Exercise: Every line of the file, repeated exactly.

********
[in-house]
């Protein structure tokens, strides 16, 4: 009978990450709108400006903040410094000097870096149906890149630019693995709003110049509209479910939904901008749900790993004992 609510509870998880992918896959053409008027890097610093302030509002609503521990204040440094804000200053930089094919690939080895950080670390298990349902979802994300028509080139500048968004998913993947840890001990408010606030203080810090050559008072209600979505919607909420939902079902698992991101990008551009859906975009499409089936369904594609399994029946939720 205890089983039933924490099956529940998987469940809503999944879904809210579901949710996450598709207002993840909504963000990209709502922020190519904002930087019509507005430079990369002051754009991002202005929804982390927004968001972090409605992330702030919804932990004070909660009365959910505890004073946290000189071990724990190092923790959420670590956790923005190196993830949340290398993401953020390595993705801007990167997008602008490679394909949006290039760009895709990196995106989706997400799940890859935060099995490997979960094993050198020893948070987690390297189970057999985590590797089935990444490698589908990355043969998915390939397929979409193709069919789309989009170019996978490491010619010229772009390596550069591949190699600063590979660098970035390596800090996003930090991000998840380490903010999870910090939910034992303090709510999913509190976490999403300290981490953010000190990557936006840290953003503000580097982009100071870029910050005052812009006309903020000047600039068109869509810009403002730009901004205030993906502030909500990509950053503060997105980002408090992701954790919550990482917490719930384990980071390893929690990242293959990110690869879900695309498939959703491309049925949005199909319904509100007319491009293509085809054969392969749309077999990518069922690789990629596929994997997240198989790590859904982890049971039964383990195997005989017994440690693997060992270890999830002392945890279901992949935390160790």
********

[in-house]
């Protein structure tokens, strides 16, 4: 009978990450709108400006903040410094000097870096149906890149630019693995709003110049509209479910939904901008749900790993004992 609510509870998880992918896959053409008027890097610093302030509002609503521990204040440094804000200053930089094919690939080895950080670390298990349902979802994300028509080139500048968004998913993947840890001990408010606030203080810090050559008072209600979505919607909420939902079902698992991101990008551009859906975009499409089936369904594609399994029946939720 205890089983039933924490099956529940998987469940809503999944879904809210579901949710996450598709207002993840909504963000990209709502922020190519904002930087019509507005430079990369002051754009991002202005929804982390927004968001972090409605992330702030919804932990004070909660009365959910505890004073946290000189071990724990190092923790959420670590956790923005190196993830949340290398993401953020390595993705801007990167997008602008490679394909949006290039760009895709990196995106989706997400799940890859935060099995490997979960094993050198020893948070987690390297189970057999985590590797089935990444490698589908990355043969998915390939397929979409193709069919789309989009170019996978490491010619010229772009390596550069591949190699600063590979660098970035390596800090996003930090991000998840380490903010999870910090939910034992303090709510999913509190976490999403300290981490953010000190990557936006840290953003503000580097982009100071870029910050005052812009006309903020000047600039068109869509810009403002730009901004205030993906502030909500990509950053503060997105980002408090992701954790919550990482917490719930384990980071390893929690990242293959990110690869879900695309498939959703491309049925949005199909319904509100007319491009293509085809054969392969749309077999990518069922690789990629596929994997997240198989790590859904982890049971039964383990195997005989017994440690693997060992270890999830002392945890279901992949935390160790």